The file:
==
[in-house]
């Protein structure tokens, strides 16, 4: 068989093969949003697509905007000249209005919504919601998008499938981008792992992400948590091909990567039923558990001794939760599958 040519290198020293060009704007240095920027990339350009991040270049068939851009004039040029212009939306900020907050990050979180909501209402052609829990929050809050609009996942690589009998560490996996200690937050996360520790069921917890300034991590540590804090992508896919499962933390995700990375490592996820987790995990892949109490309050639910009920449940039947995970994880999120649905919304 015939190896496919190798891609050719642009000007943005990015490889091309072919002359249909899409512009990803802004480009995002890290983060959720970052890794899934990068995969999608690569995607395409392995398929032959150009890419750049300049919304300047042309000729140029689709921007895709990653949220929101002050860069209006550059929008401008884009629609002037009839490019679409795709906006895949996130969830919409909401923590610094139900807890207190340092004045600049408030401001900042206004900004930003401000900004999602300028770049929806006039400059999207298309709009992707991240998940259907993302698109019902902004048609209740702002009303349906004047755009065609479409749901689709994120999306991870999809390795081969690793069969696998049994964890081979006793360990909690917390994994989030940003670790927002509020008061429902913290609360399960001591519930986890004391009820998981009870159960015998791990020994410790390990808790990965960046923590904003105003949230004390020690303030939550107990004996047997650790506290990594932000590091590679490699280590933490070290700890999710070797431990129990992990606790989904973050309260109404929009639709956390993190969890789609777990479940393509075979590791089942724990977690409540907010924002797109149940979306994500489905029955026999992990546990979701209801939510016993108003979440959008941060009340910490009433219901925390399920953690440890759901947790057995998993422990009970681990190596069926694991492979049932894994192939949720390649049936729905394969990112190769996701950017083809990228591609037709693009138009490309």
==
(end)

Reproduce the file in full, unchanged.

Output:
[in-house]
């Protein structure tokens, strides 16, 4: 068989093969949003697509905007000249209005919504919601998008499938981008792992992400948590091909990567039923558990001794939760599958 040519290198020293060009704007240095920027990339350009991040270049068939851009004039040029212009939306900020907050990050979180909501209402052609829990929050809050609009996942690589009998560490996996200690937050996360520790069921917890300034991590540590804090992508896919499962933390995700990375490592996820987790995990892949109490309050639910009920449940039947995970994880999120649905919304 015939190896496919190798891609050719642009000007943005990015490889091309072919002359249909899409512009990803802004480009995002890290983060959720970052890794899934990068995969999608690569995607395409392995398929032959150009890419750049300049919304300047042309000729140029689709921007895709990653949220929101002050860069209006550059929008401008884009629609002037009839490019679409795709906006895949996130969830919409909401923590610094139900807890207190340092004045600049408030401001900042206004900004930003401000900004999602300028770049929806006039400059999207298309709009992707991240998940259907993302698109019902902004048609209740702002009303349906004047755009065609479409749901689709994120999306991870999809390795081969690793069969696998049994964890081979006793360990909690917390994994989030940003670790927002509020008061429902913290609360399960001591519930986890004391009820998981009870159960015998791990020994410790390990808790990965960046923590904003105003949230004390020690303030939550107990004996047997650790506290990594932000590091590679490699280590933490070290700890999710070797431990129990992990606790989904973050309260109404929009639709956390993190969890789609777990479940393509075979590791089942724990977690409540907010924002797109149940979306994500489905029955026999992990546990979701209801939510016993108003979440959008941060009340910490009433219901925390399920953690440890759901947790057995998993422990009970681990190596069926694991492979049932894994192939949720390649049936729905394969990112190769996701950017083809990228591609037709693009138009490309």